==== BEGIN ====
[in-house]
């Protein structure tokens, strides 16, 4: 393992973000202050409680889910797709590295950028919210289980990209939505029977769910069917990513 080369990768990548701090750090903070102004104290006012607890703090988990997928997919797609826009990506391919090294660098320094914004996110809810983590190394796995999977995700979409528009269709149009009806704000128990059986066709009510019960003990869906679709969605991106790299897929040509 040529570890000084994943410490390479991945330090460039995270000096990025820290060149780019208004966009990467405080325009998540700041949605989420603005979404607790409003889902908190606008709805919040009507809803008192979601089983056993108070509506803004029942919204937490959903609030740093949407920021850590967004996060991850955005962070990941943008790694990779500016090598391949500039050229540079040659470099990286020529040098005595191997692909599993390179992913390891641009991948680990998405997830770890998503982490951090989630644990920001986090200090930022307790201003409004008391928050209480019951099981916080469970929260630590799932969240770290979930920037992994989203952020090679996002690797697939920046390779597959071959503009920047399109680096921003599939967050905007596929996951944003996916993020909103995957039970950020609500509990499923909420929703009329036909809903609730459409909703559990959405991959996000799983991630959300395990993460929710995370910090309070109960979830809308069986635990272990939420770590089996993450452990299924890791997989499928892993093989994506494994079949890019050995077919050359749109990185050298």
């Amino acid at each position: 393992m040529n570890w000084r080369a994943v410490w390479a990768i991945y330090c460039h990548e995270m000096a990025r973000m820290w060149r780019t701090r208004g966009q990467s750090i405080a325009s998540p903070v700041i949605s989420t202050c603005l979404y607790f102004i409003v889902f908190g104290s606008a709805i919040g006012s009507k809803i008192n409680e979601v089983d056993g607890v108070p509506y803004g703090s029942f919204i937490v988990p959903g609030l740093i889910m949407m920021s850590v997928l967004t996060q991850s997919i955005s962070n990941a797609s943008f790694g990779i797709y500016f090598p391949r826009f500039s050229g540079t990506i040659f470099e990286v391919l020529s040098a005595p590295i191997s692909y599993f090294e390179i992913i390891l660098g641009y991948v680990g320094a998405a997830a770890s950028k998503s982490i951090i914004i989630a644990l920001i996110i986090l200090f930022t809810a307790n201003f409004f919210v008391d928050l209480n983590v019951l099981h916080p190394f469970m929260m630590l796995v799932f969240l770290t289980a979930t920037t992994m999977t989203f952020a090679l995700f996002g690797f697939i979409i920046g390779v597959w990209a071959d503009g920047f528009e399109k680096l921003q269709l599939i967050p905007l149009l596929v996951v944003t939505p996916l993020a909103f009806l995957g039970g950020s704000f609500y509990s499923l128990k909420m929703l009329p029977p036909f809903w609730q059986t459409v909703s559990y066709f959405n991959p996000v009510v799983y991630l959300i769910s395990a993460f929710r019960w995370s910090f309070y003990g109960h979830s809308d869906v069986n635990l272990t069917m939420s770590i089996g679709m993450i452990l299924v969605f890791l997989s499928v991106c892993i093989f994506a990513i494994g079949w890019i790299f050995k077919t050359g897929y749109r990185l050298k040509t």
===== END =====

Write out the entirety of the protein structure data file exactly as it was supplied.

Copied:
[in-house]
């Protein structure tokens, strides 16, 4: 393992973000202050409680889910797709590295950028919210289980990209939505029977769910069917990513 080369990768990548701090750090903070102004104290006012607890703090988990997928997919797609826009990506391919090294660098320094914004996110809810983590190394796995999977995700979409528009269709149009009806704000128990059986066709009510019960003990869906679709969605991106790299897929040509 040529570890000084994943410490390479991945330090460039995270000096990025820290060149780019208004966009990467405080325009998540700041949605989420603005979404607790409003889902908190606008709805919040009507809803008192979601089983056993108070509506803004029942919204937490959903609030740093949407920021850590967004996060991850955005962070990941943008790694990779500016090598391949500039050229540079040659470099990286020529040098005595191997692909599993390179992913390891641009991948680990998405997830770890998503982490951090989630644990920001986090200090930022307790201003409004008391928050209480019951099981916080469970929260630590799932969240770290979930920037992994989203952020090679996002690797697939920046390779597959071959503009920047399109680096921003599939967050905007596929996951944003996916993020909103995957039970950020609500509990499923909420929703009329036909809903609730459409909703559990959405991959996000799983991630959300395990993460929710995370910090309070109960979830809308069986635990272990939420770590089996993450452990299924890791997989499928892993093989994506494994079949890019050995077919050359749109990185050298």
């Amino acid at each position: 393992m040529n570890w000084r080369a994943v410490w390479a990768i991945y330090c460039h990548e995270m000096a990025r973000m820290w060149r780019t701090r208004g966009q990467s750090i405080a325009s998540p903070v700041i949605s989420t202050c603005l979404y607790f102004i409003v889902f908190g104290s606008a709805i919040g006012s009507k809803i008192n409680e979601v089983d056993g607890v108070p509506y803004g703090s029942f919204i937490v988990p959903g609030l740093i889910m949407m920021s850590v997928l967004t996060q991850s997919i955005s962070n990941a797609s943008f790694g990779i797709y500016f090598p391949r826009f500039s050229g540079t990506i040659f470099e990286v391919l020529s040098a005595p590295i191997s692909y599993f090294e390179i992913i390891l660098g641009y991948v680990g320094a998405a997830a770890s950028k998503s982490i951090i914004i989630a644990l920001i996110i986090l200090f930022t809810a307790n201003f409004f919210v008391d928050l209480n983590v019951l099981h916080p190394f469970m929260m630590l796995v799932f969240l770290t289980a979930t920037t992994m999977t989203f952020a090679l995700f996002g690797f697939i979409i920046g390779v597959w990209a071959d503009g920047f528009e399109k680096l921003q269709l599939i967050p905007l149009l596929v996951v944003t939505p996916l993020a909103f009806l995957g039970g950020s704000f609500y509990s499923l128990k909420m929703l009329p029977p036909f809903w609730q059986t459409v909703s559990y066709f959405n991959p996000v009510v799983y991630l959300i769910s395990a993460f929710r019960w995370s910090f309070y003990g109960h979830s809308d869906v069986n635990l272990t069917m939420s770590i089996g679709m993450i452990l299924v969605f890791l997989s499928v991106c892993i093989f994506a990513i494994g079949w890019i790299f050995k077919t050359g897929y749109r990185l050298k040509t």